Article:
According to a recap published on Medscape that discussed the results of a recent study, traumatic brain injuries are not associated with the development of Alzheimer’s Disease later in life but are instead linked to the development of Parkinson’s Disease later in life. The new study suggests that traumatic brain injuries can be linked to the accumulation of Lewy bodies, which are associated with Lewy Body Dementia and Parkinson’s Disease according to the National Institutes of Health’s National Institute on Aging. Lewy bodies are abnormal protein deposits in the brain that can affect certain chemical levels in the brain, which can eventually lead to problems with thinking, movement, behavior, and mood. Ultimately, these affect a person’s ability to function normally on a day-to-day basis and may lead to Parkinson’s Disease or Lewy Body Dementia.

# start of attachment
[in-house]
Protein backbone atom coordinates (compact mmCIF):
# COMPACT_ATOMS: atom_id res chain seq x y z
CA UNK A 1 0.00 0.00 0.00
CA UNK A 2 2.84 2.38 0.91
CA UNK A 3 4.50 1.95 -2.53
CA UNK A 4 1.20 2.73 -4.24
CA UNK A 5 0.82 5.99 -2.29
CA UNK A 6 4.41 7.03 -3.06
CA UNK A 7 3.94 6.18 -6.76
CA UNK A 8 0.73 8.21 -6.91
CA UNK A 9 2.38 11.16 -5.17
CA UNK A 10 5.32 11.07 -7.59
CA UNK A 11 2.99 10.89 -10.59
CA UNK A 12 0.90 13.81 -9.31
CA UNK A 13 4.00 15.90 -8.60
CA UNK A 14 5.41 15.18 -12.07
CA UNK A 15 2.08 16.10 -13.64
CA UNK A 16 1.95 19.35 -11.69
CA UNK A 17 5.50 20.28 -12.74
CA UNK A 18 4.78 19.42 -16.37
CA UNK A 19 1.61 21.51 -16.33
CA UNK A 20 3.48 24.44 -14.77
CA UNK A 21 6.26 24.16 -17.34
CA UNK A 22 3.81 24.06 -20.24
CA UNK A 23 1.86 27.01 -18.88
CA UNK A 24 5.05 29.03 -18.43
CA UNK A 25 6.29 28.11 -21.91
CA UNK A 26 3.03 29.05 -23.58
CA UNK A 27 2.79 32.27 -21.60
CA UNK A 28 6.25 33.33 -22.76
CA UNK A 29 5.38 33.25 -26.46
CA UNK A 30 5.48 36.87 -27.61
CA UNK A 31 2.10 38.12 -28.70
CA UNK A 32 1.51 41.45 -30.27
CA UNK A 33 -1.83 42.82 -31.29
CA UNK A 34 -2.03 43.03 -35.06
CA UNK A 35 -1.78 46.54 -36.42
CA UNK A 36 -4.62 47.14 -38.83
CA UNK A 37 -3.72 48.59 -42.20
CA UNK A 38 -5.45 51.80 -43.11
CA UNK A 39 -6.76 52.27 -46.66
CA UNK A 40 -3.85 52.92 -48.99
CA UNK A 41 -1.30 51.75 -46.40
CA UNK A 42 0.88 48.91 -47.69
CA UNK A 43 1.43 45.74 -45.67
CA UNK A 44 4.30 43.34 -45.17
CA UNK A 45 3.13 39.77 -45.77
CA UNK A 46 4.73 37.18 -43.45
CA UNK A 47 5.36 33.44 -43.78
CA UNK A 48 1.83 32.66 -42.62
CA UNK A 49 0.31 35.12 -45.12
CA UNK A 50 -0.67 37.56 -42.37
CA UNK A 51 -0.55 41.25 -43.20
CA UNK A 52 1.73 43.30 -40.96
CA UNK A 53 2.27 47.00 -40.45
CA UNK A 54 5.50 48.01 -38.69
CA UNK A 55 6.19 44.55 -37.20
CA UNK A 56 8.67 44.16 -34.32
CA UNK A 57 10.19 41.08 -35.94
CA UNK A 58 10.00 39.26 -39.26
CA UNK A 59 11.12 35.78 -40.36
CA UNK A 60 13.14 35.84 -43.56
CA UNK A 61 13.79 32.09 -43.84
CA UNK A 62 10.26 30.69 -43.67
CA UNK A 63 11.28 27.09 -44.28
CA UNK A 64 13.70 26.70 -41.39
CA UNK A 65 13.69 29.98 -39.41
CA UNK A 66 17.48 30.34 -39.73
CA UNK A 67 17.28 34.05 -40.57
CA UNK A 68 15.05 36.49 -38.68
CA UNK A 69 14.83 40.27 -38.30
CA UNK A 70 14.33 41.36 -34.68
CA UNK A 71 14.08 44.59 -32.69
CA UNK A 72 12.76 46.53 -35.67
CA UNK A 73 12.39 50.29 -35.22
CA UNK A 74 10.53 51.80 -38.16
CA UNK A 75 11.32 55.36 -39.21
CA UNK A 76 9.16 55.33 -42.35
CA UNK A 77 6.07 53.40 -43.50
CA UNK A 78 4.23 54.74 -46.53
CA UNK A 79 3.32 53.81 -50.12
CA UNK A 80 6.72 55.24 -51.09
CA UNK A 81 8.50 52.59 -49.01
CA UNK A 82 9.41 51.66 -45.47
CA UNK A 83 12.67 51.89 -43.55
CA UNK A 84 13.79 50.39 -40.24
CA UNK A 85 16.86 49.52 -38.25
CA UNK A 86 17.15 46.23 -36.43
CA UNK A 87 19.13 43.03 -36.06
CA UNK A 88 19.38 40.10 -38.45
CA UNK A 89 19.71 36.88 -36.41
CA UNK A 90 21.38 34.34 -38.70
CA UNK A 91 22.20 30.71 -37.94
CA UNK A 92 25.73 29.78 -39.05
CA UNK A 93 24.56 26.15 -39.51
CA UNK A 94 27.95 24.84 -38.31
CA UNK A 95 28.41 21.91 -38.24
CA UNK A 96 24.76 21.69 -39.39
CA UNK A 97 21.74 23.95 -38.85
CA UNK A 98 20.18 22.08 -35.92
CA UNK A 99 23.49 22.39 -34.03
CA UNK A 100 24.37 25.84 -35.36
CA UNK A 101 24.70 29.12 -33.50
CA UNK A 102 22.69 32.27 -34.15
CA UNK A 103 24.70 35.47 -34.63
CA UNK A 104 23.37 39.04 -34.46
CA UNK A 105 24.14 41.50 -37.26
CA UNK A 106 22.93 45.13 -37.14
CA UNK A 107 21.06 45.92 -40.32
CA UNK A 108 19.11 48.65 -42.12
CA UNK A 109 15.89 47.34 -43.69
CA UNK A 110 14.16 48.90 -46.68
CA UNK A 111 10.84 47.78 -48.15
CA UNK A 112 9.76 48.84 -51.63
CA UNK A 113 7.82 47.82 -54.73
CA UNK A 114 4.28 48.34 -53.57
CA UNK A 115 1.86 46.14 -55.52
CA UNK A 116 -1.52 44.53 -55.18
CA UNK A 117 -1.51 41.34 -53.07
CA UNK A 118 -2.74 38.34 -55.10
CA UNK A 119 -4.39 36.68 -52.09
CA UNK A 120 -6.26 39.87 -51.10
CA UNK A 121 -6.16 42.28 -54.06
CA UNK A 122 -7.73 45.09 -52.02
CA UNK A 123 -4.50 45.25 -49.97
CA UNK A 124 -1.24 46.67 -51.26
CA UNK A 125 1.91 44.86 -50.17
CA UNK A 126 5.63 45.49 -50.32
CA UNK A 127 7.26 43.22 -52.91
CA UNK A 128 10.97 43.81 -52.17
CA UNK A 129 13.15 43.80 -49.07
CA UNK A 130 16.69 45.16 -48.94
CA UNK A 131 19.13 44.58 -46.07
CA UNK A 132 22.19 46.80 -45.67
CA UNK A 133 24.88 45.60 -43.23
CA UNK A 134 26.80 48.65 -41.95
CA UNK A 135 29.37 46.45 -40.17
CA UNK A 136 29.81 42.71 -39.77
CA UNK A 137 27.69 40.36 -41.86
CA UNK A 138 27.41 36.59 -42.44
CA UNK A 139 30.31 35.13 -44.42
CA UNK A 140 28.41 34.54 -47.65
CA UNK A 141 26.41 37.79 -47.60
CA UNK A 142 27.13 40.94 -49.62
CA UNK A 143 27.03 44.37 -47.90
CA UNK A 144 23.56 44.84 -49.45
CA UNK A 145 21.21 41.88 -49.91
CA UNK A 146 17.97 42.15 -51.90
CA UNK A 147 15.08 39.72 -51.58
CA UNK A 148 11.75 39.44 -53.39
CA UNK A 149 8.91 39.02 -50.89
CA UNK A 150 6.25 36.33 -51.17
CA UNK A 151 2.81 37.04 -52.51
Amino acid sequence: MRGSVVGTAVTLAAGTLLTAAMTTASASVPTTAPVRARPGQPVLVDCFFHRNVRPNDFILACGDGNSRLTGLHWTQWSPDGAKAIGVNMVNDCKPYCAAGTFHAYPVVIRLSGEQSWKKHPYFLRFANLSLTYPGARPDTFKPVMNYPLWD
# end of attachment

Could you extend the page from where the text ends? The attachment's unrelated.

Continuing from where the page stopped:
The study, published this month, contradicts an influential study from 1995 that had previously linked some aspects of traumatic brain injury with Alzheimer’s Disease. According to the lead author of the new study, the researchers had set out to prove the link between traumatic brain injuries and Alzheimer’s Disease later in life. According to the article, they instead found that a single blow to the head that resulted in the victim losing consciousness for more than one hour increased the risk of developing Parkinson’s Disease later in life by three-fold. The new study used data collected from three other studies that included participants initially free from dementia. The participants in the three other studies included older Seattle-area Group Health members; older religious clergy from across the United States; and older residents from the Chicago-area enrolled in the study through retirement facilities, subsidized housing, church groups, and social services. Having included thousands of older adults in the three studies used to conduct the study at hand, no particular link was found between the occurrence of traumatic brain injuries with loss of consciousness over one hour and Alzheimer’s Disease. Researchers indicated that they found a “pretty strong” association between loss of consciousness lasting more than an hour and the risk of developing Lewy bodies based on comprehensive neuropathic evaluations conducted at the time of death. The research indicated an average 40-year gap between a traumatic brain injury with loss of consciousness over one hours and the development of microscopic evidence of abnormal proteins associated with Lewy bodies.
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